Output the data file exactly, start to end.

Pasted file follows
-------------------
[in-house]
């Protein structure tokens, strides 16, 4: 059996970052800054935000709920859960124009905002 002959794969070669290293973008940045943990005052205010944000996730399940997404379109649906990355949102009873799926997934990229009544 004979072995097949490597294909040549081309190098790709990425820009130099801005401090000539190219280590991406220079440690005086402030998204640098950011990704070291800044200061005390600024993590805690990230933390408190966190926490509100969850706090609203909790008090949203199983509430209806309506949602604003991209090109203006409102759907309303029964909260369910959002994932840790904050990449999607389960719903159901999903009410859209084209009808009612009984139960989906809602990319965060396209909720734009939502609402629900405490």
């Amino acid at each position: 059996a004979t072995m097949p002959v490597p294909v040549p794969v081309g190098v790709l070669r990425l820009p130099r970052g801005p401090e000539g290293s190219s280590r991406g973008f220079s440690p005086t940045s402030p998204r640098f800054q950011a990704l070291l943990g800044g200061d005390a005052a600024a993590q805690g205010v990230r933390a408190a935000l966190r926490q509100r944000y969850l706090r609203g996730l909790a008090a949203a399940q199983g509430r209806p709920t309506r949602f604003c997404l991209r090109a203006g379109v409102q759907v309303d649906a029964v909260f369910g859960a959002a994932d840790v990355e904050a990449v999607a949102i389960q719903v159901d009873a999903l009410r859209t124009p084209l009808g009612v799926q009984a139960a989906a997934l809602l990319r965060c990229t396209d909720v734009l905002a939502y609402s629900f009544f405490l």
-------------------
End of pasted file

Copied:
[in-house]
């Protein structure tokens, strides 16, 4: 059996970052800054935000709920859960124009905002 002959794969070669290293973008940045943990005052205010944000996730399940997404379109649906990355949102009873799926997934990229009544 004979072995097949490597294909040549081309190098790709990425820009130099801005401090000539190219280590991406220079440690005086402030998204640098950011990704070291800044200061005390600024993590805690990230933390408190966190926490509100969850706090609203909790008090949203199983509430209806309506949602604003991209090109203006409102759907309303029964909260369910959002994932840790904050990449999607389960719903159901999903009410859209084209009808009612009984139960989906809602990319965060396209909720734009939502609402629900405490």
């Amino acid at each position: 059996a004979t072995m097949p002959v490597p294909v040549p794969v081309g190098v790709l070669r990425l820009p130099r970052g801005p401090e000539g290293s190219s280590r991406g973008f220079s440690p005086t940045s402030p998204r640098f800054q950011a990704l070291l943990g800044g200061d005390a005052a600024a993590q805690g205010v990230r933390a408190a935000l966190r926490q509100r944000y969850l706090r609203g996730l909790a008090a949203a399940q199983g509430r209806p709920t309506r949602f604003c997404l991209r090109a203006g379109v409102q759907v309303d649906a029964v909260f369910g859960a959002a994932d840790v990355e904050a990449v999607a949102i389960q719903v159901d009873a999903l009410r859209t124009p084209l009808g009612v799926q009984a139960a989906a997934l809602l990319r965060c990229t396209d909720v734009l905002a939502y609402s629900f009544f405490l």